The spindle tales: Russian spindles

Spinning with a Russian spindle

The Russian spindle is a supported spindle, so can be used for short stapled fibers where a drop spindle would be much more difficult to use. Like all supported spindles it’s ideal for very thin singles because the yarn doesn’t have to resist the weight of the spindle.

The Russian spindle doesn’t have a whorl per say, the spindle is shaped of one piece, the bottom of the shaft being the heaviest part, pointed so as to spin more efficiently. To minimise friction when spinning, Russian spindles are often used in a bowl or a saucer, although apparently, traditionally, bowls were only used in the Orenburg region. The upper part of the shaft, on which the yarn is stored, tapers to a very pointy top, off which the yarn is made, and which gently rests on the fingers or the palm whilst spinning. Gently resting on a curved open hand being the key to not stabbing yourself with the spindle.

I bought my Russian spindle out of sheer lust. Ian from IST Crafts had come to my Spinners, Weavers and Dyers Guild to give a talk about his spindles. After the talk, I saw the beautiful Purpleheart wood, the flowing lines, and I had to have it. It was purple! The fact that I had no idea how to work it was a bit of hurdle, though. But this being a guild meeting I was given a bit of fluff and told to go play with it for a bit. After a while I got the hang of spinning the spindle to build up twist, wait for it to stop and draft using long draw, give it one last flick to put in a bit more twist before winding on. I bought the spindle and was spinning before I even got home. The cafe where I went after the meeting had saucers which worked great to set the spindle on.

Annia, with a cop of honey coloured tussah silk.

Before the end of the weekend I had a nice enough cop, and the long draw wasn’t so much of a problem anymore. I really enjoyed the whole process but I have to say the spinning was going much more slowly than on my drop spindles. The one major advantage was that I could spin sitting comfortably on the sofa with the little bowl on my lap or by my hip. I guess what I was doing was the supported spindle equivalent to park and draft.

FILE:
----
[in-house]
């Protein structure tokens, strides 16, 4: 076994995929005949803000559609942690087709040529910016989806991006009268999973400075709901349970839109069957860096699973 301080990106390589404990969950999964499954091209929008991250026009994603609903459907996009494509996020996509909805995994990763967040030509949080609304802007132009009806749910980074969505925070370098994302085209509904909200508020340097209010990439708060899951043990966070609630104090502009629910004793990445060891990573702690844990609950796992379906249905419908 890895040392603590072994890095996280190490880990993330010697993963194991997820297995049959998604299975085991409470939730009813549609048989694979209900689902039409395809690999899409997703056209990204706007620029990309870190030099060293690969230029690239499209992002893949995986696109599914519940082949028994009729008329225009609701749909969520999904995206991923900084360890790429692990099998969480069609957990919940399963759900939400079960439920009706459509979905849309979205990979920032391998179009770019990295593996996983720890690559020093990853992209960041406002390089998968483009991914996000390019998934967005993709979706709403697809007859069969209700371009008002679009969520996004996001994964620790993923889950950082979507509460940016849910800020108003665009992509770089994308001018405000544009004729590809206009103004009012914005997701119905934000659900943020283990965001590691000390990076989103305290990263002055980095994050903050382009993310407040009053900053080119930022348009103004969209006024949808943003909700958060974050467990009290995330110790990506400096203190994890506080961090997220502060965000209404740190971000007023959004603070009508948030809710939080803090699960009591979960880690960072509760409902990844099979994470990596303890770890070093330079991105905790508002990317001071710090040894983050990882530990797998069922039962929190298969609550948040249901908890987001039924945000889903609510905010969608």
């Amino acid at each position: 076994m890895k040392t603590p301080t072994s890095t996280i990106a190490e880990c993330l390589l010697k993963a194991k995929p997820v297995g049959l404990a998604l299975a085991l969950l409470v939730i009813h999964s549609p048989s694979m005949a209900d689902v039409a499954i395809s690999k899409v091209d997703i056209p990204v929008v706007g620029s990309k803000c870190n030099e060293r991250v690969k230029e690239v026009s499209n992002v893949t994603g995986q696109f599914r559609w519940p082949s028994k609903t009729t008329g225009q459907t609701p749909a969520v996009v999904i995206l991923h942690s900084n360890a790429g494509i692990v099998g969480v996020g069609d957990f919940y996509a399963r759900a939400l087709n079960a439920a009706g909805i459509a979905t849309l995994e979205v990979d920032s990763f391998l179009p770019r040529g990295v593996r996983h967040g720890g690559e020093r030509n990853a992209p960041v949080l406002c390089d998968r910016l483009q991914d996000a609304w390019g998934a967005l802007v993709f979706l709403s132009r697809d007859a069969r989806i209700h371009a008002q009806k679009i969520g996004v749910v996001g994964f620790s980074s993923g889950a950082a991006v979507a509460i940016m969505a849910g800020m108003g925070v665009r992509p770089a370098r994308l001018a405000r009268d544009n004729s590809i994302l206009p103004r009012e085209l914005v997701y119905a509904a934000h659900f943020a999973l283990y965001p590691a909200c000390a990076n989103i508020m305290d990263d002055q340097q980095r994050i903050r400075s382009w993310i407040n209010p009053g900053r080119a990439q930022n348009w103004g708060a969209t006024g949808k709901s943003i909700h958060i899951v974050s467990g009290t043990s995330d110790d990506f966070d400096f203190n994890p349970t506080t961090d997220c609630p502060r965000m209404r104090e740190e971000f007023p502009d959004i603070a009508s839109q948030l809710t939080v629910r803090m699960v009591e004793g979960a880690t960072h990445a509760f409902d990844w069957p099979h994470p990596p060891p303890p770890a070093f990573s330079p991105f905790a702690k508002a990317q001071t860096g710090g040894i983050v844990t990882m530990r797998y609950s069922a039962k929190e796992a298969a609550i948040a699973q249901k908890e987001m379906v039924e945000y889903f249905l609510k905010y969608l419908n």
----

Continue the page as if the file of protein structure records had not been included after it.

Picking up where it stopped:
Then, thanks to Ravelry, I stumbled upon this video.

It blew my mind. No-one had shown or told me you could draft while the spindle was still spinning. In retrospect it seemed so obvious, but when I was trying it out it never crossed my mind. With this technique, I started to spin as fast as I do on my top whorl drop spindles. I’m still practicing, but I’m definitely getting faster and faster. Not as graceful as the video but there’s hope… and there’s something to be said about being able to spin whilst reclining in the sofa.

Have you tried supported spindles? What about the Russian? How did you find it?

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3 responses to “The spindle tales: Russian spindles

  • Leslie

    I just got a Russian from Grippingyarn, and I love it. It’s taking some practice to get used to changing the angle of the yarn to add twist vs. wind on, and my initial efforts at spinning top mostly failed (what a difference when I carded the top into rolags!). I’m still in the park and draft stage myself–it’ll be a while before I’m as smooth and efficient as Fleegle!

    • Cecile

      I’ve been drooling on Grippingyarn’s spindles on Ravelry, I love the lines of her spindles, which kind of wood is yours?
      I have to admit I’ve never tried rolags on the Russian, only tops so far because that was all I had ready to spin at the time, some merino, some BFL and now silk. I’m far from being done with the silk I’m doing on it now, but once I am, I’ll try rolags to see how different it feels. I have read before that rolags are the best preparation for long draw (in Anne Field’s ‘Spinning Wool Beyond the Basics for instance’), because of the random arrangement of fibers as opposed to the parallel one in combed tops.
      As for moving beyond the park and draft stage, it won’t necessarily take all that long, once you start working the change of angles without thinking about it, it all goes very fast. One minute I felt I didn’t understand how Fleegle was doing it, the next my hands seem to have suddenly acquired the movements. It all clicked.

  • Adventures in silk « The ways of the whorl

    [...] of all, it really allowed me to get properly comfortable with supported spinning and with my Russian spindle in particular, and I loved every minute of spindling this. So back in December I started out on [...]

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